It didn't take long for the gunmen to return to the scene of the crime. And when they came back, to say they were armed to the teeth would be an understatement. Some rolled through the streets of a working-class American suburb in an armored personnel carrier, while others clutched onto to ferocious dogs that kept the citizens of the town at bay. The images were frightening -- as if Bull Connor's henchmen in Birmingham's civil rights struggles of 1963 had been dropped into the geographic center of America 51 years later -- but the militarized cops of Ferguson, Mo., accomplished their mission.
They kept the public from getting the answers they need, the answers they deserve.
Why was yet another unarmed young black man -- this one just 18 -- shot and killed? Why did it have to be a solid kid like Mike Brown, a young man who made it through high school and was supposed to start his college classes tomorrow morning? When is excessive police force in this country -- which is clearly unchecked and out-of-control -- finally going to be reigned in, in a land that pledges allegiance to liberty and justice for all?
After all, the Missouri slaying of Mike Brown -- reportedly hands-up, without a weapons and running away from the cops -- is outrageous, and yet it is yet hardly an isolated incident. It comes as activists in New York City are still pressing for action in the case of Eric Garner, an African-American who was arrested on Staten Island for the lowest-possible-level crime of selling untaxed cigarettes, placed in a chokehold -- a move supposedly banned years ago -- and (according to the medical examiner's office) murdered.
Just last week, a 22-year-old black man named John Crawford legally purchased an air gun at a Wal-Mart store outside of Dayton, Ohio. As the man walked through the store with this non-lethal gun that they sell to customers in the store, somebody called the police, and when Crawford was ordered by a cop to drop and air gun and he didn't comply quickly enough to their liking, he was shot and killed right there on the spot (and to compound the tragedy, a woman who was fleeing the police gunfire suffered a heart attack).
About the killing of Mike Brown (which has caused a justified frenzy on Twitter, mostly under the hashtag #MikeBrown), there are definitely more questions -- especially about what led to the youth's initial encounter with the police in Ferguson and what happened in the seconds before the shooting -- than answers. The citizens of the community have every right to press for those answers -- loudly but, and one can't stress this enough, non-violently. But whatever happens from now, two things about policing and race are pretty clear tonight.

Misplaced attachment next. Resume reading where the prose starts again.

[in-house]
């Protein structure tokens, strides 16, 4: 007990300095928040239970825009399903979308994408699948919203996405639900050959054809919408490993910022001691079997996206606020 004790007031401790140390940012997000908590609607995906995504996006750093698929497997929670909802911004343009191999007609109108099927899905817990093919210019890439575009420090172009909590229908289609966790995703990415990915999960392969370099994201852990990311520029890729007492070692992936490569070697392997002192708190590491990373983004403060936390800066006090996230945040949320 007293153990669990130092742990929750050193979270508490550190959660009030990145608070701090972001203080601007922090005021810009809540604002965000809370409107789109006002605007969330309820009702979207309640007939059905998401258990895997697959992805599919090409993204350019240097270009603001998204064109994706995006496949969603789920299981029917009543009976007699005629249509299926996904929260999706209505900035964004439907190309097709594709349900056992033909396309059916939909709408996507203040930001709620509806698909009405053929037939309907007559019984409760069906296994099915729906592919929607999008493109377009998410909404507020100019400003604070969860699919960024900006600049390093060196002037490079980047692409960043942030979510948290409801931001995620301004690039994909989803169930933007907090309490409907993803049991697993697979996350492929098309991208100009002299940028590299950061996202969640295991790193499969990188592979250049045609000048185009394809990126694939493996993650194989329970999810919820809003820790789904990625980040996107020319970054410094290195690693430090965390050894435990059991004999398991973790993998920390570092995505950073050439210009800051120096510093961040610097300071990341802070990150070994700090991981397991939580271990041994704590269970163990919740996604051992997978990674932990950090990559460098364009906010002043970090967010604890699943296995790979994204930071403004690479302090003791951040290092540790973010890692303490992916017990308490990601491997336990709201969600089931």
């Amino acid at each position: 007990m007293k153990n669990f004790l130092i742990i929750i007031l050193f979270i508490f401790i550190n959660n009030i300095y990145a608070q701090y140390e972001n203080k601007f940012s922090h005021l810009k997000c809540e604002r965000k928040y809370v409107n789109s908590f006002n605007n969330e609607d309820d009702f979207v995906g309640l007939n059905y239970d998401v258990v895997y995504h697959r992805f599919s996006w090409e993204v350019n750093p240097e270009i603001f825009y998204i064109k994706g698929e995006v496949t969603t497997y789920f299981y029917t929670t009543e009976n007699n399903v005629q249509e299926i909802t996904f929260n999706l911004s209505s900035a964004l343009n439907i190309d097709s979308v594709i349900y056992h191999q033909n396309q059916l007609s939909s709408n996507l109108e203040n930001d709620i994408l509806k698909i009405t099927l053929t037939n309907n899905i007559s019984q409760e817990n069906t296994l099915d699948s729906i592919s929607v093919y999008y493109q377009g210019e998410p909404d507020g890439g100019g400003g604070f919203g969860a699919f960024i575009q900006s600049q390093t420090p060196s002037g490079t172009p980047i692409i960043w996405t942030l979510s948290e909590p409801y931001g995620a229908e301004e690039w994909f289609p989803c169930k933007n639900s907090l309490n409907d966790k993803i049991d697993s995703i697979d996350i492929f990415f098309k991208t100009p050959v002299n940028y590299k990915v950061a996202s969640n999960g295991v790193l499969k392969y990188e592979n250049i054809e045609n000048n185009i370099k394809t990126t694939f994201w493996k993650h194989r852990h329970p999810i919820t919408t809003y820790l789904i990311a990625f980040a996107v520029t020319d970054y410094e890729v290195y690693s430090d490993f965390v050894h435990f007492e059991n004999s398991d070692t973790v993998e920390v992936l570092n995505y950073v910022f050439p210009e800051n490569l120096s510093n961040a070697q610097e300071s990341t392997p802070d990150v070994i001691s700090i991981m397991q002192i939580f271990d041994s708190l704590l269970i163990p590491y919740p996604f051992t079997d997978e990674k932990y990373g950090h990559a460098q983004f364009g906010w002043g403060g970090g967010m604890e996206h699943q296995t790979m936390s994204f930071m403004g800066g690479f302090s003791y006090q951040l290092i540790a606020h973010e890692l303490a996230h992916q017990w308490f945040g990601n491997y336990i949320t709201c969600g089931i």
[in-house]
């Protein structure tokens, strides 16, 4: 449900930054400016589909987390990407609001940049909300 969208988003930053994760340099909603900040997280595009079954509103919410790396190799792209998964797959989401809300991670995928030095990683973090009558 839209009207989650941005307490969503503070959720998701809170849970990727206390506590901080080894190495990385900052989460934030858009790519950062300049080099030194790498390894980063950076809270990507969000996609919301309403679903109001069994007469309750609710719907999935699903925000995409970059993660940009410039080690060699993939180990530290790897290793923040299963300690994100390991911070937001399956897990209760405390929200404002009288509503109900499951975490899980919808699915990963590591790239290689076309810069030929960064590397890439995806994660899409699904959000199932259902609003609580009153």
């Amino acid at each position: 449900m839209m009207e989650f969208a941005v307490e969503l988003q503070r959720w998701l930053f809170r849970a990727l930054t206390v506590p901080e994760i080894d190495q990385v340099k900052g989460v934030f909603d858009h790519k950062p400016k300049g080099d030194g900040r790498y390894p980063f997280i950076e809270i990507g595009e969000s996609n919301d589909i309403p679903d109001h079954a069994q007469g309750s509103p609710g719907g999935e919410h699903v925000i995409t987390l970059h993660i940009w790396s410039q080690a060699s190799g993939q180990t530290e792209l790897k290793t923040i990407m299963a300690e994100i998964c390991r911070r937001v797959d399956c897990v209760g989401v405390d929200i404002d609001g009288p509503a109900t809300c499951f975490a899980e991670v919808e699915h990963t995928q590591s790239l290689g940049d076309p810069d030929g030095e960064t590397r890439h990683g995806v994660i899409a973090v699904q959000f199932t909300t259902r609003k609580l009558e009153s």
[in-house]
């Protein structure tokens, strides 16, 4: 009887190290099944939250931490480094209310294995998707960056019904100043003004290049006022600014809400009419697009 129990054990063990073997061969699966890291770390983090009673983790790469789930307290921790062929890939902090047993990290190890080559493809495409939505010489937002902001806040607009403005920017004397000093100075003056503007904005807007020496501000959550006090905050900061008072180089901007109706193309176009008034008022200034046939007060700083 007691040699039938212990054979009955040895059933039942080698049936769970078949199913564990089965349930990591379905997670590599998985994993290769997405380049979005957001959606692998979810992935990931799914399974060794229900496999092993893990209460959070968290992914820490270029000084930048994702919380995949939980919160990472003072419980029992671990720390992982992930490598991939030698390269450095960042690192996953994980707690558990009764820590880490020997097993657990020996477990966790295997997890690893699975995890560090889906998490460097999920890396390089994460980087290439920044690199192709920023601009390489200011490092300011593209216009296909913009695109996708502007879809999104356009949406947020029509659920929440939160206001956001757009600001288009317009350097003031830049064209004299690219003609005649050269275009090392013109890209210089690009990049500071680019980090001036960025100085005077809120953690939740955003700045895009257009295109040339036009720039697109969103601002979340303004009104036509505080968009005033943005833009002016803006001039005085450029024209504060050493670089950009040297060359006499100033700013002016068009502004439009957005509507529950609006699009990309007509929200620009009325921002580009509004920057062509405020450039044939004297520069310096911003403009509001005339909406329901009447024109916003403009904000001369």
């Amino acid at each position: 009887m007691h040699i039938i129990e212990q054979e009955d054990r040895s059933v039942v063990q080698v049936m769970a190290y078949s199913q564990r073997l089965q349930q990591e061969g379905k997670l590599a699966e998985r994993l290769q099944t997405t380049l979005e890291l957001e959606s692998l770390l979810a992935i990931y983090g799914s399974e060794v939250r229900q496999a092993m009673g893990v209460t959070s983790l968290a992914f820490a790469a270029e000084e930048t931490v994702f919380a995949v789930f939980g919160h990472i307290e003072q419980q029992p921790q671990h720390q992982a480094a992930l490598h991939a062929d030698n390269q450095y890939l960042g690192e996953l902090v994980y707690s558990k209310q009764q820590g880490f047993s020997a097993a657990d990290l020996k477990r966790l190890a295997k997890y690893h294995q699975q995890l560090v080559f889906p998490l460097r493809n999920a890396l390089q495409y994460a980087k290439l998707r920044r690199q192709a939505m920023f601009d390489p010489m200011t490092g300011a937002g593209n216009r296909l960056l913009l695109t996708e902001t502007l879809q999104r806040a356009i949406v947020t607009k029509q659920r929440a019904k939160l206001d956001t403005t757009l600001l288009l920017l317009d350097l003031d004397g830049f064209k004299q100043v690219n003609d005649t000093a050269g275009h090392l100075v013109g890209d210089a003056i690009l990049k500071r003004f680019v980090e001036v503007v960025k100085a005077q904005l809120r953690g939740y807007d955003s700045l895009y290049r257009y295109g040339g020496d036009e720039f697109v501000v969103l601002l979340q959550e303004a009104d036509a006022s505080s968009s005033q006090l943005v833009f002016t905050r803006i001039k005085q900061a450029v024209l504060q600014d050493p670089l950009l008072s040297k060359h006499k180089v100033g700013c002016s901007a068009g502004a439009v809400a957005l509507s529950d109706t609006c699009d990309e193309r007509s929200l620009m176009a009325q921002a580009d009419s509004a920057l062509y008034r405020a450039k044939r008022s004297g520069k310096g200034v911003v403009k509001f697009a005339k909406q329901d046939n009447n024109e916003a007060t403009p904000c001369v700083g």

First of all, it's time to stop treating all of these cases of young (or even not young -- Staten Island's Garner was 35) black men dying in encounters with police as isolated incidents. They are part of a pattern -- a pattern of police treating neighborhoods not as our neighborhoods, or their neighborhoods, but as an outside occupying force. It's one thing if you don't agree that stopping and frisking mostly law-abiding citizens who are overwhelmingly non-white is wrong, or that it's immoral to arrest thousands of blacks for breaking marijuana laws that aren't enforced in white communities. But Ferguson's instant police response of massive force -- including dogs and an armored vehicle -- should make it clear that we've gone way too far in militarizing our local law-enforcement since 9/11. These weapons will be used.
Second of all, I can't even imagine what it's like to have a black teenage son in America. I do know exactly what it's like to have a 19-year-old son, and I know it's a time of joy mingled with almost constant worry. You can't be there all the time, and you never know when teenagers will do something they'll later regret. But there is one thing I DON'T worry about, and that's my son getting shot by a police officer -- and that's because of his brown hair and his white skin.
African-American parents can't share in that comfort, and that's wrong . I'm not trying to ignore other threats to black youth -- including high rates of black-on-black crime in many urban neighborhoods. But making these neighborhoods safe again -- and giving parents and children there more peace of mind -- begins with that most fundamental of questions: Can we even trust our police? Rebuilding those bonds won't just reduce police misconduct itself -- but create a renewed atmosphere of cooperation that will curb other types of crime as well. Some towns have reported a sharp drop in violence by videotaping police encounters with the public. That should be universal.